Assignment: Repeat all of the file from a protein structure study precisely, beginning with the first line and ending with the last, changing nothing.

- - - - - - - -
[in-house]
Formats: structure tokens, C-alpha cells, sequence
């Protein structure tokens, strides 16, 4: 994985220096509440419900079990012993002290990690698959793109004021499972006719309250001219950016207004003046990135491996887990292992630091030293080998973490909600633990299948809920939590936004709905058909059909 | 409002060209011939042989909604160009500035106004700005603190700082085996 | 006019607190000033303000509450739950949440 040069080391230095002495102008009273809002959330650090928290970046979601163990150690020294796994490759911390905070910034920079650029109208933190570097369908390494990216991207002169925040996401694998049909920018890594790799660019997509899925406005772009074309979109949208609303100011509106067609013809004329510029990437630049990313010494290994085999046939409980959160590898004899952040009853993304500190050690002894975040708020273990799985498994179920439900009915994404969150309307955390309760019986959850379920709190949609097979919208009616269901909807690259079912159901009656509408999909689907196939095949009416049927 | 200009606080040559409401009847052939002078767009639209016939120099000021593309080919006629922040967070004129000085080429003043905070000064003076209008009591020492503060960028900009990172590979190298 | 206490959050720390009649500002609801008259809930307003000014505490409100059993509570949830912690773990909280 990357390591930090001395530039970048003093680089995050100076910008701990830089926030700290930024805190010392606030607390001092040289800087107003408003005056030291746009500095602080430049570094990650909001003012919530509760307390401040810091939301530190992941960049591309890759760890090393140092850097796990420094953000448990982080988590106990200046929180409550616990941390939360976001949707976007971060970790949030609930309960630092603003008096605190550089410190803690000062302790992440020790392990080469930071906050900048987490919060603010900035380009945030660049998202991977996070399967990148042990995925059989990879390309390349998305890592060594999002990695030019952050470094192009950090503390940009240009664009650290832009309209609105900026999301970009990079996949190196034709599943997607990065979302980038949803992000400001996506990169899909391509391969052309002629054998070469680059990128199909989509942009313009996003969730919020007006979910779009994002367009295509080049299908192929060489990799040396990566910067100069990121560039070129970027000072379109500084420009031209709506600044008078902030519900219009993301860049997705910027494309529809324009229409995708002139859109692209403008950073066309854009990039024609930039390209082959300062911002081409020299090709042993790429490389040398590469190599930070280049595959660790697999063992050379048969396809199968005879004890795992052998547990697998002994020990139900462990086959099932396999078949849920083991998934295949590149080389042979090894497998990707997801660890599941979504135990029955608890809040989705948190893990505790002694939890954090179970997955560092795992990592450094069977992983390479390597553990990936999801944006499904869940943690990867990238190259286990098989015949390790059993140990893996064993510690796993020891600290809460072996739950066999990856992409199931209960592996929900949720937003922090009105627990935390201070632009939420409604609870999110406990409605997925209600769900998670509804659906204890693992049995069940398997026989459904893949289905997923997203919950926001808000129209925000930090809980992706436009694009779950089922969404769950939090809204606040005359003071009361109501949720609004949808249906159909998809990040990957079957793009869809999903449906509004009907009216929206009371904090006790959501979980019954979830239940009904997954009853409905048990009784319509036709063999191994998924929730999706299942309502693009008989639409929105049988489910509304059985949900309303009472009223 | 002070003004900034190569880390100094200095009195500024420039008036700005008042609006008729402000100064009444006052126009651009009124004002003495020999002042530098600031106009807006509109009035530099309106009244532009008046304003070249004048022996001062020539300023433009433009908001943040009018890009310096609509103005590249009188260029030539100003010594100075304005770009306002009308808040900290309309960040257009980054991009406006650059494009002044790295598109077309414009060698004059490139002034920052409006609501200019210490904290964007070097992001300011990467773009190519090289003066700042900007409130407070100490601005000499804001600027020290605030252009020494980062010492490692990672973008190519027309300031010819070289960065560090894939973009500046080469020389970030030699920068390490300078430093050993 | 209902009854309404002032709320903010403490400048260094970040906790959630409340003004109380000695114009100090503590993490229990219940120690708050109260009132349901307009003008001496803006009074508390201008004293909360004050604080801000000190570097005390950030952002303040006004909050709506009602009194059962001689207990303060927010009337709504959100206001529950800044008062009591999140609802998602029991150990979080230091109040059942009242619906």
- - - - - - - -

[in-house]
Formats: structure tokens, C-alpha cells, sequence
């Protein structure tokens, strides 16, 4: 994985220096509440419900079990012993002290990690698959793109004021499972006719309250001219950016207004003046990135491996887990292992630091030293080998973490909600633990299948809920939590936004709905058909059909 | 409002060209011939042989909604160009500035106004700005603190700082085996 | 006019607190000033303000509450739950949440 040069080391230095002495102008009273809002959330650090928290970046979601163990150690020294796994490759911390905070910034920079650029109208933190570097369908390494990216991207002169925040996401694998049909920018890594790799660019997509899925406005772009074309979109949208609303100011509106067609013809004329510029990437630049990313010494290994085999046939409980959160590898004899952040009853993304500190050690002894975040708020273990799985498994179920439900009915994404969150309307955390309760019986959850379920709190949609097979919208009616269901909807690259079912159901009656509408999909689907196939095949009416049927 | 200009606080040559409401009847052939002078767009639209016939120099000021593309080919006629922040967070004129000085080429003043905070000064003076209008009591020492503060960028900009990172590979190298 | 206490959050720390009649500002609801008259809930307003000014505490409100059993509570949830912690773990909280 990357390591930090001395530039970048003093680089995050100076910008701990830089926030700290930024805190010392606030607390001092040289800087107003408003005056030291746009500095602080430049570094990650909001003012919530509760307390401040810091939301530190992941960049591309890759760890090393140092850097796990420094953000448990982080988590106990200046929180409550616990941390939360976001949707976007971060970790949030609930309960630092603003008096605190550089410190803690000062302790992440020790392990080469930071906050900048987490919060603010900035380009945030660049998202991977996070399967990148042990995925059989990879390309390349998305890592060594999002990695030019952050470094192009950090503390940009240009664009650290832009309209609105900026999301970009990079996949190196034709599943997607990065979302980038949803992000400001996506990169899909391509391969052309002629054998070469680059990128199909989509942009313009996003969730919020007006979910779009994002367009295509080049299908192929060489990799040396990566910067100069990121560039070129970027000072379109500084420009031209709506600044008078902030519900219009993301860049997705910027494309529809324009229409995708002139859109692209403008950073066309854009990039024609930039390209082959300062911002081409020299090709042993790429490389040398590469190599930070280049595959660790697999063992050379048969396809199968005879004890795992052998547990697998002994020990139900462990086959099932396999078949849920083991998934295949590149080389042979090894497998990707997801660890599941979504135990029955608890809040989705948190893990505790002694939890954090179970997955560092795992990592450094069977992983390479390597553990990936999801944006499904869940943690990867990238190259286990098989015949390790059993140990893996064993510690796993020891600290809460072996739950066999990856992409199931209960592996929900949720937003922090009105627990935390201070632009939420409604609870999110406990409605997925209600769900998670509804659906204890693992049995069940398997026989459904893949289905997923997203919950926001808000129209925000930090809980992706436009694009779950089922969404769950939090809204606040005359003071009361109501949720609004949808249906159909998809990040990957079957793009869809999903449906509004009907009216929206009371904090006790959501979980019954979830239940009904997954009853409905048990009784319509036709063999191994998924929730999706299942309502693009008989639409929105049988489910509304059985949900309303009472009223 | 002070003004900034190569880390100094200095009195500024420039008036700005008042609006008729402000100064009444006052126009651009009124004002003495020999002042530098600031106009807006509109009035530099309106009244532009008046304003070249004048022996001062020539300023433009433009908001943040009018890009310096609509103005590249009188260029030539100003010594100075304005770009306002009308808040900290309309960040257009980054991009406006650059494009002044790295598109077309414009060698004059490139002034920052409006609501200019210490904290964007070097992001300011990467773009190519090289003066700042900007409130407070100490601005000499804001600027020290605030252009020494980062010492490692990672973008190519027309300031010819070289960065560090894939973009500046080469020389970030030699920068390490300078430093050993 | 209902009854309404002032709320903010403490400048260094970040906790959630409340003004109380000695114009100090503590993490229990219940120690708050109260009132349901307009003008001496803006009074508390201008004293909360004050604080801000000190570097005390950030952002303040006004909050709506009602009194059962001689207990303060927010009337709504959100206001529950800044008062009591999140609802998602029991150990979080230091109040059942009242619906």